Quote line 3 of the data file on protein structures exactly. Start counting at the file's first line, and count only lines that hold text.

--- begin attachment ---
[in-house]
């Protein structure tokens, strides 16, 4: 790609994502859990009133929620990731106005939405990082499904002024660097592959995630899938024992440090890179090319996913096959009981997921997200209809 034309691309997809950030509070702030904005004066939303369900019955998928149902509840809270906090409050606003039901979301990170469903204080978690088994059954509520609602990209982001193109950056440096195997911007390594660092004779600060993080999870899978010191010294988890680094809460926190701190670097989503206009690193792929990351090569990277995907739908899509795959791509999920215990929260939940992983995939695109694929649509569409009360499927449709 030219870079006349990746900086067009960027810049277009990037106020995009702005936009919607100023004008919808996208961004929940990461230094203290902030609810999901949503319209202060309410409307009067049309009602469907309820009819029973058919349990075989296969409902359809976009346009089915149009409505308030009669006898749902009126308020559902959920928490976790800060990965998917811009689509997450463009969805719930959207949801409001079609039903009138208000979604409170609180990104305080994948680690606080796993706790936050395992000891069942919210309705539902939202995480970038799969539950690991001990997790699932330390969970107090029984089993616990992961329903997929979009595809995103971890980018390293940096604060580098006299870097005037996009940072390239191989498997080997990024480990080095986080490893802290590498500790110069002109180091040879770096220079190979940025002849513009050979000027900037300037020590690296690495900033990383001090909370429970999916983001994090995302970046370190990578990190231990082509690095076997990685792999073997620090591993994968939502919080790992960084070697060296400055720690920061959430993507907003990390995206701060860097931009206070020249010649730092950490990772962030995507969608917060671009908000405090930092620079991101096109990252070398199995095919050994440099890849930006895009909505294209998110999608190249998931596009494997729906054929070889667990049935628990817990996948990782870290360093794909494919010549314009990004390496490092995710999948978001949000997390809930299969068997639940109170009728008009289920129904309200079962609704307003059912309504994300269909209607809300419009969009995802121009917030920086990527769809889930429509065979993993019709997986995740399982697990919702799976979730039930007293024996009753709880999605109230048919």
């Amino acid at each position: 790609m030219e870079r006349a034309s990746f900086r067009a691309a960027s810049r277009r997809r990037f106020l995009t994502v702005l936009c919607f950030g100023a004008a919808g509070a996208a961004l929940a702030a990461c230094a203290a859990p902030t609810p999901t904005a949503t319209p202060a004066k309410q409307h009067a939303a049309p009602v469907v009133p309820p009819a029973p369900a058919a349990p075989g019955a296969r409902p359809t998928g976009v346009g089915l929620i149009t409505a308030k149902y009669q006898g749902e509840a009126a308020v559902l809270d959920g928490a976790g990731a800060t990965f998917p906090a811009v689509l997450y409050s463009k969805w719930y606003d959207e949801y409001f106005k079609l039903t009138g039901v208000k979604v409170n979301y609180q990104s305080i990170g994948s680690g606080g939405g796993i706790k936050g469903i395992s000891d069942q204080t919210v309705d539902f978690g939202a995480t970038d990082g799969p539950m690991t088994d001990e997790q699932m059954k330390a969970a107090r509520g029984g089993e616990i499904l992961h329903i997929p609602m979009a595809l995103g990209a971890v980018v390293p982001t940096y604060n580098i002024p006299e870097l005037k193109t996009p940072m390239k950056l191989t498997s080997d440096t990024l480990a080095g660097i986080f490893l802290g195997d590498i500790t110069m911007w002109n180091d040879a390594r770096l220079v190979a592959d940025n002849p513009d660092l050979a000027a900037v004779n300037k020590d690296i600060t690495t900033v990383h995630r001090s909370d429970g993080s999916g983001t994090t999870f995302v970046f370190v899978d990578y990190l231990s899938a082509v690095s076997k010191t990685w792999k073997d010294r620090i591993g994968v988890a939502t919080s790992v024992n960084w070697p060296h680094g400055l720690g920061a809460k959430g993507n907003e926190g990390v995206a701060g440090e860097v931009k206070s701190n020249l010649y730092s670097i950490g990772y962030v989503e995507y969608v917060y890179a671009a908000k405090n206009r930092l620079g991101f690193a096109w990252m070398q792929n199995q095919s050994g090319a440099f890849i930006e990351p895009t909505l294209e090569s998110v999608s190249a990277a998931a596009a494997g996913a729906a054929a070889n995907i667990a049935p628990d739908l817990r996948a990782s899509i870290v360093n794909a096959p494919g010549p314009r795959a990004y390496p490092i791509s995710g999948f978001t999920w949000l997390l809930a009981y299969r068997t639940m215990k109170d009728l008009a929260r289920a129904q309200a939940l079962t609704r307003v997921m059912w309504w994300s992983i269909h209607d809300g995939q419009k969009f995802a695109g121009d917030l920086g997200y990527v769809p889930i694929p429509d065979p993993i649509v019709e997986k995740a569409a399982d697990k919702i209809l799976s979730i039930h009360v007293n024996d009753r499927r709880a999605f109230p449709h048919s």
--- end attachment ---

């Amino acid at each position: 790609m030219e870079r006349a034309s990746f900086r067009a691309a960027s810049r277009r997809r990037f106020l995009t994502v702005l936009c919607f950030g100023a004008a919808g509070a996208a961004l929940a702030a990461c230094a203290a859990p902030t609810p999901t904005a949503t319209p202060a004066k309410q409307h009067a939303a049309p009602v469907v009133p309820p009819a029973p369900a058919a349990p075989g019955a296969r409902p359809t998928g976009v346009g089915l929620i149009t409505a308030k149902y009669q006898g749902e509840a009126a308020v559902l809270d959920g928490a976790g990731a800060t990965f998917p906090a811009v689509l997450y409050s463009k969805w719930y606003d959207e949801y409001f106005k079609l039903t009138g039901v208000k979604v409170n979301y609180q990104s305080i990170g994948s680690g606080g939405g796993i706790k936050g469903i395992s000891d069942q204080t919210v309705d539902f978690g939202a995480t970038d990082g799969p539950m690991t088994d001990e997790q699932m059954k330390a969970a107090r509520g029984g089993e616990i499904l992961h329903i997929p609602m979009a595809l995103g990209a971890v980018v390293p982001t940096y604060n580098i002024p006299e870097l005037k193109t996009p940072m390239k950056l191989t498997s080997d440096t990024l480990a080095g660097i986080f490893l802290g195997d590498i500790t110069m911007w002109n180091d040879a390594r770096l220079v190979a592959d940025n002849p513009d660092l050979a000027a900037v004779n300037k020590d690296i600060t690495t900033v990383h995630r001090s909370d429970g993080s999916g983001t994090t999870f995302v970046f370190v899978d990578y990190l231990s899938a082509v690095s076997k010191t990685w792999k073997d010294r620090i591993g994968v988890a939502t919080s790992v024992n960084w070697p060296h680094g400055l720690g920061a809460k959430g993507n907003e926190g990390v995206a701060g440090e860097v931009k206070s701190n020249l010649y730092s670097i950490g990772y962030v989503e995507y969608v917060y890179a671009a908000k405090n206009r930092l620079g991101f690193a096109w990252m070398q792929n199995q095919s050994g090319a440099f890849i930006e990351p895009t909505l294209e090569s998110v999608s190249a990277a998931a596009a494997g996913a729906a054929a070889n995907i667990a049935p628990d739908l817990r996948a990782s899509i870290v360093n794909a096959p494919g010549p314009r795959a990004y390496p490092i791509s995710g999948f978001t999920w949000l997390l809930a009981y299969r068997t639940m215990k109170d009728l008009a929260r289920a129904q309200a939940l079962t609704r307003v997921m059912w309504w994300s992983i269909h209607d809300g995939q419009k969009f995802a695109g121009d917030l920086g997200y990527v769809p889930i694929p429509d065979p993993i649509v019709e997986k995740a569409a399982d697990k919702i209809l799976s979730i039930h009360v007293n024996d009753r499927r709880a999605f109230p449709h048919s």